Deploying a Gatsby site to your server using GitHub Actions

Deploying a Gatsby site to your server using GitHub Actions
Photo via Yancy Min

Since Bibucket Pipeline was released a few years ago, it has completely changed the way I deploy my side projects. I don't want to spend time uploading files manually to my servers and maintaining the backups in case something goes wrong during the deployment process. In the past, I used to clone the repository in the server and manually restart the app. This process could result in different errors or it was just repetitive and slow. Now you can create an automatic process, which does it for you.

GitHub Actions was released in 2019 and I decided to move all my repositories and deployment scripts to GitHub in order to simplify the stack.

GitHub Actions also allow you to automate tedious repetitive workflows like installing dependencies, running tests or scanning for vulnerabilities.

For my personal website and for any of the static website that I need to build, I decided to go for the Gatsby framework. I've been using Jekyll for a long time, but it was a pain to set up the Ruby environment every time I get a new laptop or any plugin or dependency needs an upgrade of the Ruby version.

You can find many tutorials on how to create a website using the Gatsby Framework, for this article I will focus on how to create the needed scripts in order to deploy into your own server. You have many alternatives, but if you don't want to rely on any other Cloud Solution like Gatsby Cloud or Netlify, you can still easily use your own server.

Creating a workflow

Let's get started. Simply create a yaml file /.github/workflows/deploy.yml and decide when do you want to run it. In my case, everytime I push anything to master.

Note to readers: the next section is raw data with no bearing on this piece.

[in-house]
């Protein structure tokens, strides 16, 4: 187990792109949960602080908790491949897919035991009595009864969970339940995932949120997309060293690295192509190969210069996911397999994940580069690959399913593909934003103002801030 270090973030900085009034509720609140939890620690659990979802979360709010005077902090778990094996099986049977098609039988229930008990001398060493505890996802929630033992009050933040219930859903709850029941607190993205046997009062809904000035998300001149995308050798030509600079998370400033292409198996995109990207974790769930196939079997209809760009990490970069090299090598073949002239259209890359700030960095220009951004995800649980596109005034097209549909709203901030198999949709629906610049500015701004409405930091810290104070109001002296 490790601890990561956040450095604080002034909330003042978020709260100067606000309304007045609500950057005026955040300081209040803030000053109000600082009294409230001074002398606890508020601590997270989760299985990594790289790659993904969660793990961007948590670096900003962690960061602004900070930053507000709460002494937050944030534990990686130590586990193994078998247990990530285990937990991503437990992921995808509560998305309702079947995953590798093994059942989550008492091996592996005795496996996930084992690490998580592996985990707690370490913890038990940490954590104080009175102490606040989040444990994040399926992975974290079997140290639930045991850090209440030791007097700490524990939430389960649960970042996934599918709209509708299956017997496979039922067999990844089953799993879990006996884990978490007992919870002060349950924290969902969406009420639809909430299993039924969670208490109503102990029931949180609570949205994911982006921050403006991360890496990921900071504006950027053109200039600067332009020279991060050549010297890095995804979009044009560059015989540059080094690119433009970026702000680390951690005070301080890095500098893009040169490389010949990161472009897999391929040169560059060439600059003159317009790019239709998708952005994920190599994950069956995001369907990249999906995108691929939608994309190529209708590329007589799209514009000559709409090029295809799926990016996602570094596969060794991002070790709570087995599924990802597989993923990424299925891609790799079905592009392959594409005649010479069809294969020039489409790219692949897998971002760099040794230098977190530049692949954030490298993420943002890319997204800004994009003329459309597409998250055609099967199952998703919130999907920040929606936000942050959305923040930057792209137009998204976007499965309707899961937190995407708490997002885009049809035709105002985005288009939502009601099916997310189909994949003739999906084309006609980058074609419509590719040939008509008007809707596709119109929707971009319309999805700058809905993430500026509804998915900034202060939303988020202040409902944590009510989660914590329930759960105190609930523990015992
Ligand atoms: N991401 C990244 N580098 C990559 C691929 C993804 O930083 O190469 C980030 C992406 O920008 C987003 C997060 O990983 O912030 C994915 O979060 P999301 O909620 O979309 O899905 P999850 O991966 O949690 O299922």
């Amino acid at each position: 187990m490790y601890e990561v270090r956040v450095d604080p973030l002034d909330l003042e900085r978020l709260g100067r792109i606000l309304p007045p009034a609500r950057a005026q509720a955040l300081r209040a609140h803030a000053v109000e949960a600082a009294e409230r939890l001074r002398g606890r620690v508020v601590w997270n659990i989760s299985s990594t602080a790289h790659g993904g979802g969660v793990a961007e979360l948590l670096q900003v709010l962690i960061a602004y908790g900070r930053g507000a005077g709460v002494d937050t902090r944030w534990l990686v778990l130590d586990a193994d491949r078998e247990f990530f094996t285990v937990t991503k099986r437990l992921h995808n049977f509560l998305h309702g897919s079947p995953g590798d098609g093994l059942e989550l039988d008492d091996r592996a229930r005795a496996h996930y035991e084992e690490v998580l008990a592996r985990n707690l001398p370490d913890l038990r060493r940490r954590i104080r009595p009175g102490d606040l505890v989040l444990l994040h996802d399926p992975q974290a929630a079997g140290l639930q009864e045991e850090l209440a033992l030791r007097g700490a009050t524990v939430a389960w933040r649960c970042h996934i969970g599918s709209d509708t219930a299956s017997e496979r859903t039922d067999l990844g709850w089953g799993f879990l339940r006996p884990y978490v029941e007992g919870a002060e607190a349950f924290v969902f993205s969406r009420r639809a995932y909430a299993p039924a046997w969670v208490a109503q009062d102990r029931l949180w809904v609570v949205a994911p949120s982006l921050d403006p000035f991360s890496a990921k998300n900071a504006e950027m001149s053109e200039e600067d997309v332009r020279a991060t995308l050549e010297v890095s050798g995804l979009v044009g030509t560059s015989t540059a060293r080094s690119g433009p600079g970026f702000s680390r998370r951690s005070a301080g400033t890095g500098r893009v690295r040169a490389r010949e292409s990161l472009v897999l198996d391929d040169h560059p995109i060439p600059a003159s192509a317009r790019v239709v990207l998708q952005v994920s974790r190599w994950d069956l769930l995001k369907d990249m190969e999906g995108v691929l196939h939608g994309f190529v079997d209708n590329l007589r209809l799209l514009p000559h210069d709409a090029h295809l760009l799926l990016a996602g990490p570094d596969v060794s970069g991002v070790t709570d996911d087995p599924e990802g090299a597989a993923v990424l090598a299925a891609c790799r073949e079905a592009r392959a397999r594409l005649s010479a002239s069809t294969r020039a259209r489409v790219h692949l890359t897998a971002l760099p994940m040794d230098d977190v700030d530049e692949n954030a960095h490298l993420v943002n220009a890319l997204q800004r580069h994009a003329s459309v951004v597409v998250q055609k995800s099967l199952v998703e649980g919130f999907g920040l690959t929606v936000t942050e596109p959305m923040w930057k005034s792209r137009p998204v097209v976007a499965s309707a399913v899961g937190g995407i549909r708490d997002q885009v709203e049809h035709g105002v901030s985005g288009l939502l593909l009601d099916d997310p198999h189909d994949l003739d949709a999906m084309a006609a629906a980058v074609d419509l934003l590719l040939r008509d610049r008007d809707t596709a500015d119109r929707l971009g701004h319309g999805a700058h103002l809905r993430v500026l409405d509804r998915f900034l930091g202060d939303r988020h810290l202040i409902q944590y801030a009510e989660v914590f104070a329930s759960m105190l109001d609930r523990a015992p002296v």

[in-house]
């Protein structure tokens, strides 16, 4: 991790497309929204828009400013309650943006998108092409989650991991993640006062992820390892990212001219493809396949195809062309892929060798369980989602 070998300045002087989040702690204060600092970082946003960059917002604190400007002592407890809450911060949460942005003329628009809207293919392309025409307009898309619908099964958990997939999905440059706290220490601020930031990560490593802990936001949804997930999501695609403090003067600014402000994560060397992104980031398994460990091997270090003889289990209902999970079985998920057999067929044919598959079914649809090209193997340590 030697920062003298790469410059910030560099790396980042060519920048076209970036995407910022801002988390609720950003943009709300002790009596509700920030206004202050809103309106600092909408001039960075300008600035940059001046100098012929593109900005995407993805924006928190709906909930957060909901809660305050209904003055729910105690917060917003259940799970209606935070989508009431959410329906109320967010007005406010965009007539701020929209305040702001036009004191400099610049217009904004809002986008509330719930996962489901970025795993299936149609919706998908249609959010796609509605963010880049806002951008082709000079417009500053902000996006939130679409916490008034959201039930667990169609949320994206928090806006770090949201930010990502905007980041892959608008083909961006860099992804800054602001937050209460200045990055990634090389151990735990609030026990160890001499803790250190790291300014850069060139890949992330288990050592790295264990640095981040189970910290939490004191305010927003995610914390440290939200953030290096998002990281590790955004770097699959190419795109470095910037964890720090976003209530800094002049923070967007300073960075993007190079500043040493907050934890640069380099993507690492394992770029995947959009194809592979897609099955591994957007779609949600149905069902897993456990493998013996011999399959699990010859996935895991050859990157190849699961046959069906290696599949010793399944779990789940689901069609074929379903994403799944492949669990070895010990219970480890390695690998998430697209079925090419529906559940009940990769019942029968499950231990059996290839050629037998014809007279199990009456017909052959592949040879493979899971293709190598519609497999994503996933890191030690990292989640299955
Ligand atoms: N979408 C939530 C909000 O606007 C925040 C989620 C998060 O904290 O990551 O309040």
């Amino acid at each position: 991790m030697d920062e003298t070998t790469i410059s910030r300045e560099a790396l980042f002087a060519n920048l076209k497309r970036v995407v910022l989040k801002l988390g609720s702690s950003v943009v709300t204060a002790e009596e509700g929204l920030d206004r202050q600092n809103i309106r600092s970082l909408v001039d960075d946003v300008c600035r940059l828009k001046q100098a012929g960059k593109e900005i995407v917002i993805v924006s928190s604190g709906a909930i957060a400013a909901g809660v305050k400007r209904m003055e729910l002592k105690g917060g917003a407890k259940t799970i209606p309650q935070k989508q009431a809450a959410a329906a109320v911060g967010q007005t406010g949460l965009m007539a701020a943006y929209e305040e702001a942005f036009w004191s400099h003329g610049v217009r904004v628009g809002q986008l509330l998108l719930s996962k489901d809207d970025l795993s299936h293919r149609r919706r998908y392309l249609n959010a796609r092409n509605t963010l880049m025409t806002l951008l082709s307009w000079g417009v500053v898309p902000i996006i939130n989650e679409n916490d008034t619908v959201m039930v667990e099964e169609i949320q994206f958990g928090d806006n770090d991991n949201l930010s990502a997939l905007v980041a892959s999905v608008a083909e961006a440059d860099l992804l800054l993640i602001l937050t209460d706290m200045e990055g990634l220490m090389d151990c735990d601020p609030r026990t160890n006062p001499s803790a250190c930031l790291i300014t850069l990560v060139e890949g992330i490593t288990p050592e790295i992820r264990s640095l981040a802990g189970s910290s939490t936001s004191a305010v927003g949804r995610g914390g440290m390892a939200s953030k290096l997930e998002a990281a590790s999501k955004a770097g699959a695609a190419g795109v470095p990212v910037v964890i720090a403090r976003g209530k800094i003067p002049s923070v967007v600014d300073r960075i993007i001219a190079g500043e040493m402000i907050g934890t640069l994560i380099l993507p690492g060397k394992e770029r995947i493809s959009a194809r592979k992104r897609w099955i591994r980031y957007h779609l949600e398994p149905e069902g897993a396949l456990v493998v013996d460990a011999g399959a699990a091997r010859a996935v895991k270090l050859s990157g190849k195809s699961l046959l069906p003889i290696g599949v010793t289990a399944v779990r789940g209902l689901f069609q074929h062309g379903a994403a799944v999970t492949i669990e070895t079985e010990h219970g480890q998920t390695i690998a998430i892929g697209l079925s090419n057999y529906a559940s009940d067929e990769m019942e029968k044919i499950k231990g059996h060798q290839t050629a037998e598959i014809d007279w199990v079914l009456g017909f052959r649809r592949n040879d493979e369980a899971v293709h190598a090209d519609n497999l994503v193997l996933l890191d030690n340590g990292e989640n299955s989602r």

name: Deploy

    branches: [ master ]

Ok, we have already set up the GH Action to run every time you push to master. Now we have to add the task we need to run, in the case of this tutorial, a simple script to build the site and to copy the static files into the server.


    runs-on: ubuntu-latest
    - uses: actions/checkout@v2
    - name: build and deploy site
      run: |
        npm install
        npm run build
        mkdir ~/.ssh
        echo "$private-key" > ~/.ssh/gh_actions_key
        chmod 600 ~/.ssh/gh_actions_key
        rsync -avz -e "ssh -i ~/.ssh/gh_actions_key -o StrictHostKeyChecking=no" public/ ${{ secrets.USERNAME }}@${{ secrets.HOST }}:${{ secrets.SERVER_ROUTE }}
        private-key: ${{ secrets.PRIVATE_KEY }}

You can find the full file here.

The last step is to add the environment variables to the repository. It is a really bad practice to add passwords or sensitive information to the repository (specially if the repository is public). Go to the GitHub settings and add the next secrets:

GitHub Secrets

  • HOST: IP or domain of your server, e.g:
  • PORT: The port to connect using the SSH protocol, e.g: 22
  • PRIVATE_KEY: This is the private key from your server, you can normally find in the ./ssh folder
  • SERVER_ROUTE: The route where your site needs to be copied, e.g: /var/www/my-site
  • USERNAME: The username to connect the server, e.g: root

Deploying the website

Simply, push changes to master in your repository and the changes will be automatically deployed into the server.

Miguel Ángel Martín

I am a Software Engineer working remotely since 2013. I write about about technology, business and management. Subscribe to my newsletter if you want to receive them directly in your inbox.